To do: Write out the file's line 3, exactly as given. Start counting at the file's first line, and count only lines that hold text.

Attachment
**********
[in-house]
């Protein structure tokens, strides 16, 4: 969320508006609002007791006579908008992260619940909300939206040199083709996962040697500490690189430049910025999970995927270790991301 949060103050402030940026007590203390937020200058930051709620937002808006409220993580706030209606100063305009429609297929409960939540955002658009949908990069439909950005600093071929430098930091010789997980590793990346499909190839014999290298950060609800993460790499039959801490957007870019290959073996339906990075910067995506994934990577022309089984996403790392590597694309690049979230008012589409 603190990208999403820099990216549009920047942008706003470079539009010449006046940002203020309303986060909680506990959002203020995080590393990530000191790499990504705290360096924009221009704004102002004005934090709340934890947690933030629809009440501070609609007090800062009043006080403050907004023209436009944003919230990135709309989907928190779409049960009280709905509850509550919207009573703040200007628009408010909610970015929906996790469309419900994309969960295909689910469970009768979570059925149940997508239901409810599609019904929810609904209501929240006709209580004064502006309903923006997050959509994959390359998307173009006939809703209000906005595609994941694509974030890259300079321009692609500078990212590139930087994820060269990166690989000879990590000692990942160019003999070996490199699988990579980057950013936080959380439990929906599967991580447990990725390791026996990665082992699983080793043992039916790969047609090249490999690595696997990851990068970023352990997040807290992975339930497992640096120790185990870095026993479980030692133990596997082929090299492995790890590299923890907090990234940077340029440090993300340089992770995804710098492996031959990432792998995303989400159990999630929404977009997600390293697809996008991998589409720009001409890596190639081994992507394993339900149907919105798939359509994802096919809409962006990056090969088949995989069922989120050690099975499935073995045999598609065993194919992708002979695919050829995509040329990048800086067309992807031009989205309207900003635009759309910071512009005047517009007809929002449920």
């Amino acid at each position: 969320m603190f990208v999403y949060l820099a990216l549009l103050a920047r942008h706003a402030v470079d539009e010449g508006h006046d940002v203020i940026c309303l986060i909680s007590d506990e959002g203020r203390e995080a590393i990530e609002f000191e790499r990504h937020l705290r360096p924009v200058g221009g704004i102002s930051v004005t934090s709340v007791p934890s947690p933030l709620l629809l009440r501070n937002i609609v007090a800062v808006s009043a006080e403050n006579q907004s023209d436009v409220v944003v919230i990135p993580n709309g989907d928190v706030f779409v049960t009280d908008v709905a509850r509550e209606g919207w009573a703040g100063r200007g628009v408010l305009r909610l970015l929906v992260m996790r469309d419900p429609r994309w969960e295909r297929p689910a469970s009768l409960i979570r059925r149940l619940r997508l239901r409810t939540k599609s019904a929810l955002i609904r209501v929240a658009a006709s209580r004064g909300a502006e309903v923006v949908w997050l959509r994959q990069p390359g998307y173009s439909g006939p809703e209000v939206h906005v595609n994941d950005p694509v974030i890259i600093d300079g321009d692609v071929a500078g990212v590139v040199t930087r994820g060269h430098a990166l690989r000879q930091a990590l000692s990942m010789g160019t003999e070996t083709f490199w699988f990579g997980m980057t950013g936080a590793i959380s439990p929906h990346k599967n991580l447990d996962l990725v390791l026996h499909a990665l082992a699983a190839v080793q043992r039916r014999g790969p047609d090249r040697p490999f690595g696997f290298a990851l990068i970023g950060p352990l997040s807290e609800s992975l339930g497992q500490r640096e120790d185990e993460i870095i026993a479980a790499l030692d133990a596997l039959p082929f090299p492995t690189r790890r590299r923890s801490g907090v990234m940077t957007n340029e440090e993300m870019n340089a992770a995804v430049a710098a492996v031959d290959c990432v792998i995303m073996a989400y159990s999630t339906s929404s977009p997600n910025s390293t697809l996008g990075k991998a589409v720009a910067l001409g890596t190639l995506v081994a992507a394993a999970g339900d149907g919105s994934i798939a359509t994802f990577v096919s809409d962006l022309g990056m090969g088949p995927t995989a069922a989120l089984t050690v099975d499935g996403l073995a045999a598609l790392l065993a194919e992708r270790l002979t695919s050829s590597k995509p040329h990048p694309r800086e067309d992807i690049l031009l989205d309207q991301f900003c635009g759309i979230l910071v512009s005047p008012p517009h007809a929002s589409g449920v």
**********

């Amino acid at each position: 969320m603190f990208v999403y949060l820099a990216l549009l103050a920047r942008h706003a402030v470079d539009e010449g508006h006046d940002v203020i940026c309303l986060i909680s007590d506990e959002g203020r203390e995080a590393i990530e609002f000191e790499r990504h937020l705290r360096p924009v200058g221009g704004i102002s930051v004005t934090s709340v007791p934890s947690p933030l709620l629809l009440r501070n937002i609609v007090a800062v808006s009043a006080e403050n006579q907004s023209d436009v409220v944003v919230i990135p993580n709309g989907d928190v706030f779409v049960t009280d908008v709905a509850r509550e209606g919207w009573a703040g100063r200007g628009v408010l305009r909610l970015l929906v992260m996790r469309d419900p429609r994309w969960e295909r297929p689910a469970s009768l409960i979570r059925r149940l619940r997508l239901r409810t939540k599609s019904a929810l955002i609904r209501v929240a658009a006709s209580r004064g909300a502006e309903v923006v949908w997050l959509r994959q990069p390359g998307y173009s439909g006939p809703e209000v939206h906005v595609n994941d950005p694509v974030i890259i600093d300079g321009d692609v071929a500078g990212v590139v040199t930087r994820g060269h430098a990166l690989r000879q930091a990590l000692s990942m010789g160019t003999e070996t083709f490199w699988f990579g997980m980057t950013g936080a590793i959380s439990p929906h990346k599967n991580l447990d996962l990725v390791l026996h499909a990665l082992a699983a190839v080793q043992r039916r014999g790969p047609d090249r040697p490999f690595g696997f290298a990851l990068i970023g950060p352990l997040s807290e609800s992975l339930g497992q500490r640096e120790d185990e993460i870095i026993a479980a790499l030692d133990a596997l039959p082929f090299p492995t690189r790890r590299r923890s801490g907090v990234m940077t957007n340029e440090e993300m870019n340089a992770a995804v430049a710098a492996v031959d290959c990432v792998i995303m073996a989400y159990s999630t339906s929404s977009p997600n910025s390293t697809l996008g990075k991998a589409v720009a910067l001409g890596t190639l995506v081994a992507a394993a999970g339900d149907g919105s994934i798939a359509t994802f990577v096919s809409d962006l022309g990056m090969g088949p995927t995989a069922a989120l089984t050690v099975d499935g996403l073995a045999a598609l790392l065993a194919e992708r270790l002979t695919s050829s590597k995509p040329h990048p694309r800086e067309d992807i690049l031009l989205d309207q991301f900003c635009g759309i979230l910071v512009s005047p008012p517009h007809a929002s589409g449920v």